Blog #1 : The Cloud

The Cloud is a pretty nebulous (excuse the pun!) concept which is pretty difficult to sum up in a short blog post such as this but I said I  was up for a challenge, so here goes.

I’m going to restrict myself here to talking about the kind of Infrastructure-as-a-Service type of Cloud offerings (e.g. Amazon Web Services or Microsoft Azure) rather than Software-as-a-Service products such as Salesforce.

The modern public Cloud then is essentially internet based, on-demand computing. Traditionally, if you needed a new server to run some software, you would need to go through the process of ordering one, waiting for it to arrive, configuring it and then housing, and maintaining it. This would typically take weeks and involve a significant amount of up-front capital expenditure as well as on-going running costs.

With the Cloud you can instead log into a website and start up a virtual server (see https://en.wikipedia.org/wiki/Virtual_machine) although this concept will be covered in a future blog post as part of this series, in a matter of a few minutes. You would only pay for this server whilst it is being used with no up-front cost at all. Virtual servers are just the tip of the iceberg however, with Cloud providers offering a massive variety of services including file storage, databases and virtual networking.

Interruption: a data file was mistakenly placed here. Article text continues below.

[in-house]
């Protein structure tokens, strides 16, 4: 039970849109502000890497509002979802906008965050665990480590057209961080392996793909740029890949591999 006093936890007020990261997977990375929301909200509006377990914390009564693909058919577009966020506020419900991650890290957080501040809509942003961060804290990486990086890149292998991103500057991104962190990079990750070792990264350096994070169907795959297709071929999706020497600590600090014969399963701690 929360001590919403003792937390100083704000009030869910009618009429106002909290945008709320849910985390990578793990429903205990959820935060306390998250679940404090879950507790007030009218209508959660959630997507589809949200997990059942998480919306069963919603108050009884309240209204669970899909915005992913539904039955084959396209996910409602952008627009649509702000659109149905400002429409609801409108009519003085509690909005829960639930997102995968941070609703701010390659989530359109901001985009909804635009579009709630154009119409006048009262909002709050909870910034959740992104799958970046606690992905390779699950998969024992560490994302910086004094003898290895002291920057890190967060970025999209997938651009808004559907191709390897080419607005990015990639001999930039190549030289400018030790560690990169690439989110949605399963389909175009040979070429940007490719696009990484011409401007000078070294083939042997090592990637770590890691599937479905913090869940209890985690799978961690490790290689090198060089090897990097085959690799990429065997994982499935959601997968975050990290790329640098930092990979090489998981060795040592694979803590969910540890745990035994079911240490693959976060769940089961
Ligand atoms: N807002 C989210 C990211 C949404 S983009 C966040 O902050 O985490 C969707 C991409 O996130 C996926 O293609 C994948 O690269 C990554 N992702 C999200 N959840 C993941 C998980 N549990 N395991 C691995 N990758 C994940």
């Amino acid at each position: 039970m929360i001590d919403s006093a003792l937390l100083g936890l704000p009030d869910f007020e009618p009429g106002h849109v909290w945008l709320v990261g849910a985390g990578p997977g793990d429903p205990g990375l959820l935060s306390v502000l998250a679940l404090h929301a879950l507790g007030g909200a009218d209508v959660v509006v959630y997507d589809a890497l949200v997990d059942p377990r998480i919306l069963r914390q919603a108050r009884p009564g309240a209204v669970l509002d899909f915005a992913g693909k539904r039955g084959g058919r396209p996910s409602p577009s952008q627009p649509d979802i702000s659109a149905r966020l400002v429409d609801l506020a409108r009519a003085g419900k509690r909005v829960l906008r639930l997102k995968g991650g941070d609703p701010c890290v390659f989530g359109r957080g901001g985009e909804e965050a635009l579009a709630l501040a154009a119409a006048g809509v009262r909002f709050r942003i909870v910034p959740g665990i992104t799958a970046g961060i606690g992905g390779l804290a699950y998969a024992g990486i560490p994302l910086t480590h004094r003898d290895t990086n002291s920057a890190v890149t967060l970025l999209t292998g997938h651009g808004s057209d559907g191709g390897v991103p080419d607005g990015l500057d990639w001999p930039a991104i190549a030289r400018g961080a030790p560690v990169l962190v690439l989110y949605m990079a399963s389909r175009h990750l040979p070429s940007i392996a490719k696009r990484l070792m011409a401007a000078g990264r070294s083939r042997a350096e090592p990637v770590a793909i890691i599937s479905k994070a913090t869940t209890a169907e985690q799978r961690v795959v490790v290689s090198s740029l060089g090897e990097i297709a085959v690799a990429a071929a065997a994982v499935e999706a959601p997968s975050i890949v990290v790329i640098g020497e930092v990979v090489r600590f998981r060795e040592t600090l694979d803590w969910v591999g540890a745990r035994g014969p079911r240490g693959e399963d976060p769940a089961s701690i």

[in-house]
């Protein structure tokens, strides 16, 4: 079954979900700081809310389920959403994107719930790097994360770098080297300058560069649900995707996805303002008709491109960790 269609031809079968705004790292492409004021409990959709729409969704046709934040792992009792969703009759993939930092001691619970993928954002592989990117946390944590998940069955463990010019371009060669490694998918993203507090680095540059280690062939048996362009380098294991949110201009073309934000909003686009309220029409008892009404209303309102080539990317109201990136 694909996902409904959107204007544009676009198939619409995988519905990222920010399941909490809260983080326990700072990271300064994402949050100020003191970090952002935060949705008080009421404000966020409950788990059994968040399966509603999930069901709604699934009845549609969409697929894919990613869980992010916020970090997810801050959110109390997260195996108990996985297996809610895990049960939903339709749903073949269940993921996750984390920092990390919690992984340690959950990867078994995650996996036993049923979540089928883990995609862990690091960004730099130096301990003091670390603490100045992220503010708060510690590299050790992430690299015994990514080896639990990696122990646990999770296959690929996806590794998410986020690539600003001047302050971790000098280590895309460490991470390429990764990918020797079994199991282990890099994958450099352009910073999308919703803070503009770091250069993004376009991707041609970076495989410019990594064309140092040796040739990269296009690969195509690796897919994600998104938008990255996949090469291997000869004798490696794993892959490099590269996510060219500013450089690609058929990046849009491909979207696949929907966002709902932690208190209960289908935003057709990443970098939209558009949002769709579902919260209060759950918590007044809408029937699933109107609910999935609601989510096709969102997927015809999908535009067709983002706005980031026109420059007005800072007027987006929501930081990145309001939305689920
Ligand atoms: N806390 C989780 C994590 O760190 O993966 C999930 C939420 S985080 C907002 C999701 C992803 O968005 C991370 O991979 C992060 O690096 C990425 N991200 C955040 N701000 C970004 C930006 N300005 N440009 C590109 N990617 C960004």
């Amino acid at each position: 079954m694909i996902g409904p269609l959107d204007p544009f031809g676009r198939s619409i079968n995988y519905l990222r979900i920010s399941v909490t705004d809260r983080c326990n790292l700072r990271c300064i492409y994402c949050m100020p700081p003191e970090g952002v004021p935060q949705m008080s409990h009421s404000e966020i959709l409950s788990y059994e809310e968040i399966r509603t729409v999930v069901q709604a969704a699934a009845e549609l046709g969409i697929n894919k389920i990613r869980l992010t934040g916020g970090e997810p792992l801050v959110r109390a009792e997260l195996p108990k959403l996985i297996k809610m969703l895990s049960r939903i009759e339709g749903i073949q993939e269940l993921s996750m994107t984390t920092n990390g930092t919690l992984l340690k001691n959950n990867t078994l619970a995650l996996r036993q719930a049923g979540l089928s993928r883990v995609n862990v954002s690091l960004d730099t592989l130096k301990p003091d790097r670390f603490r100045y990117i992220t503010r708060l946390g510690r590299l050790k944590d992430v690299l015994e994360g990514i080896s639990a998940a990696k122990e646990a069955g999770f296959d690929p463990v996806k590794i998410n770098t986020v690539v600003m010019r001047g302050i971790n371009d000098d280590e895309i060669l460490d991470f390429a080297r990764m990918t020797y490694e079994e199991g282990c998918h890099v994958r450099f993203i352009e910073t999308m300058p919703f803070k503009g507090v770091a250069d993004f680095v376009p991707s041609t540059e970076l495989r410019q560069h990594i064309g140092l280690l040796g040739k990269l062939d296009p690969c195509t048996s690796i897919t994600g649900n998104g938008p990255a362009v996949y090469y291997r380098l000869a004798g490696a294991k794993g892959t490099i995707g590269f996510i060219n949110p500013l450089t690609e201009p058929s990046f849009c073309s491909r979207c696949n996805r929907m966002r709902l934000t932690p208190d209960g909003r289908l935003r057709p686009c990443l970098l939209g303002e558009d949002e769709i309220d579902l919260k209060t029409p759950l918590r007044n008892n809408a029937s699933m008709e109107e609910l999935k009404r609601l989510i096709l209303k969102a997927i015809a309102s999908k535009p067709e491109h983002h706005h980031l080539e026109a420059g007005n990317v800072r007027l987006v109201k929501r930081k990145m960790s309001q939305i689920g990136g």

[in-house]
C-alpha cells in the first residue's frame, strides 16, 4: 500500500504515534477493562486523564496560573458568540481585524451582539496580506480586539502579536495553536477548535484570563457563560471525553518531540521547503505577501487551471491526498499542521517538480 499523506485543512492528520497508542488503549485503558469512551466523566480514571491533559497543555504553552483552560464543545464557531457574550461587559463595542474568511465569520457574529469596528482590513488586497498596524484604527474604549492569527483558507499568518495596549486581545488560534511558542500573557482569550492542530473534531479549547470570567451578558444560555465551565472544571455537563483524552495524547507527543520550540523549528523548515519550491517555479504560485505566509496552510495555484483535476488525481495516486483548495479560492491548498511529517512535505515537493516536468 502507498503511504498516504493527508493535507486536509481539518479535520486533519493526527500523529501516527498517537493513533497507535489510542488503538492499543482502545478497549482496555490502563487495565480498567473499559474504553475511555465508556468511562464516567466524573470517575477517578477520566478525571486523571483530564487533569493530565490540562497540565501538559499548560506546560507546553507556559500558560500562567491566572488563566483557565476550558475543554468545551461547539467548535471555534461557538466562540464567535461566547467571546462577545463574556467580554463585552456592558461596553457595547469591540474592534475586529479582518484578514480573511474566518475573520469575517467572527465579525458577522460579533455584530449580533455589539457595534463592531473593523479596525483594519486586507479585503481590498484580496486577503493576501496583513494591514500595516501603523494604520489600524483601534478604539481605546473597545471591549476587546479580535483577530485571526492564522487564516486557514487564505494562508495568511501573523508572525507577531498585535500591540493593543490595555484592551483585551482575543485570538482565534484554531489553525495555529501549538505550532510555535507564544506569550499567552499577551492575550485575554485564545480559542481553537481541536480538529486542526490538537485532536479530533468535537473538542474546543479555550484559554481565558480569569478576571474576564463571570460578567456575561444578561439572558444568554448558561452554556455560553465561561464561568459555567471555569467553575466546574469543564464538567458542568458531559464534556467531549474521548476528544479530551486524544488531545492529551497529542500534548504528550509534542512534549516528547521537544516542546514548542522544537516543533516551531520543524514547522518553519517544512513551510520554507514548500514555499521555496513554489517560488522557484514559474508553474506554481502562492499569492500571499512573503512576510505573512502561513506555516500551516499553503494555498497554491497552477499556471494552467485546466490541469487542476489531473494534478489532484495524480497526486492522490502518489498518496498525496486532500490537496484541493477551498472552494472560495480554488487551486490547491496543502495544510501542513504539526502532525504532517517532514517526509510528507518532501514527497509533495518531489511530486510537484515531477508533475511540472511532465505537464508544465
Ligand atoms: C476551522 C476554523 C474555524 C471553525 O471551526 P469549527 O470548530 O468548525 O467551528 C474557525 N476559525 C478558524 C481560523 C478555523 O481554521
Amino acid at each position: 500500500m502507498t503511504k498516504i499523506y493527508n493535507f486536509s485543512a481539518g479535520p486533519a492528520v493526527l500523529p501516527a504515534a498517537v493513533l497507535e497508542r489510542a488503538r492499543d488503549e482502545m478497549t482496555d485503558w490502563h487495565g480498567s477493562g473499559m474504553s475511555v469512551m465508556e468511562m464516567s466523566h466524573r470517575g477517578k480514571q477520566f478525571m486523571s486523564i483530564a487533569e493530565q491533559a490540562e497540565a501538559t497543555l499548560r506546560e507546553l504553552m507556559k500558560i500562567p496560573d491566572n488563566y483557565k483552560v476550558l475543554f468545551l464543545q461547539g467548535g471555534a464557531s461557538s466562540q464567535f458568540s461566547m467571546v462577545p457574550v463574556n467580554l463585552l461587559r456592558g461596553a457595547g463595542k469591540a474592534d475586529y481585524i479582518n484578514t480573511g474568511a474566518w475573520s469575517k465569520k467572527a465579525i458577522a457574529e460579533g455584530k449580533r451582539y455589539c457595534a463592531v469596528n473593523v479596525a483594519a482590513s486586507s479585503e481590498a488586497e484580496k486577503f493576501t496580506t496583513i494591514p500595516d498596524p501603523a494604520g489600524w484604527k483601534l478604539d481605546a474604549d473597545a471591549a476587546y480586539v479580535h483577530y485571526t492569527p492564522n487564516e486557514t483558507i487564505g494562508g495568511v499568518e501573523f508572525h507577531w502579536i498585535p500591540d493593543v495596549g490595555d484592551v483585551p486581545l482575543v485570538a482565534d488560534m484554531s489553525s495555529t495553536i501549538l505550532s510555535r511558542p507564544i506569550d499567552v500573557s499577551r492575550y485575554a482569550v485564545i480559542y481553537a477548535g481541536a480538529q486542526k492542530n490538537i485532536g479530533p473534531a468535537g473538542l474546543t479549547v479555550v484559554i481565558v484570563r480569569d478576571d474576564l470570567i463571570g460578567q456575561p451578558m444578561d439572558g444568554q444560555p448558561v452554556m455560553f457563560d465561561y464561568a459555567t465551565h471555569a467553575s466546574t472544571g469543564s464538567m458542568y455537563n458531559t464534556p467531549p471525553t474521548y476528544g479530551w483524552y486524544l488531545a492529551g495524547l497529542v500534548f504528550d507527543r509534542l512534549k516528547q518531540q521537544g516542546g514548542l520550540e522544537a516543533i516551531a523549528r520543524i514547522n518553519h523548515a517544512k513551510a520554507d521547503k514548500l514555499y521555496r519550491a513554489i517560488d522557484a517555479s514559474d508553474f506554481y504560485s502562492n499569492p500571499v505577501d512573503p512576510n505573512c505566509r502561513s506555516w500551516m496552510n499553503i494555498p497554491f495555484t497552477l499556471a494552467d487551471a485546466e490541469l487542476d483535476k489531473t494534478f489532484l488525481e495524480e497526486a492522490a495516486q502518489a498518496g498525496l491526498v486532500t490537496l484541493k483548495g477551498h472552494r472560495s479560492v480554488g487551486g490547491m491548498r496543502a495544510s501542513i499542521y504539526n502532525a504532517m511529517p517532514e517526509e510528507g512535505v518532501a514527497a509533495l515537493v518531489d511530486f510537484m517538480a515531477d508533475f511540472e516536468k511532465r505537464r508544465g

This means that the Cloud has transformed IT infrastructure from an expensive burden into a utility that can be consumed like electricity or gas. In the early days of the Cloud (Amazon launched its Cloud services in 2006) this kind of service was perhaps most useful to start-up type companies who were able to take advantage of the low initial cost, combined with the ability to scale out their Cloud based infrastructures at the click of a button. Now however, as the Cloud providers’ services have expanded and matured, companies of all shapes and sizes can, and do, make use of Cloud based services.

Although the concepts touched upon here will be expanded upon in future posts it might be useful to consider the core services offered by Amazon Web Services to give some concrete examples of what is on offer.

Amazon’s virtual server service is called Elastic Compute Cloud (EC2). This service allows virtual servers to be created on an “as-needed” basis with a flexible about of memory and CPU capacity, running operating systems such as Linux and Windows. For storage Amazon offers its Simple Storage Service (S3). This service provides highly durable and cost-effective file storage that is easy to access and use. In terms of databases, Amazon has its Relational Database Service (RDS). This allows the creating of managed database services based upon common technologies such as Microsoft SQL Server, MySQL, Oracle and PostgreSQL.

The “Cloud” used to be a buzzword that many people found very easy to dismiss as a fad but it is instead growing at an amazingly rapid rate and will soon become so ubiquitous that people will struggle to remember a time without it.

This article is part of our ongoing Cloud simplified series where we seek to delve into the meaning behind widely used, but little understood concepts in Cloud computing.

Cloud is about how you do computing, not where you do computing.

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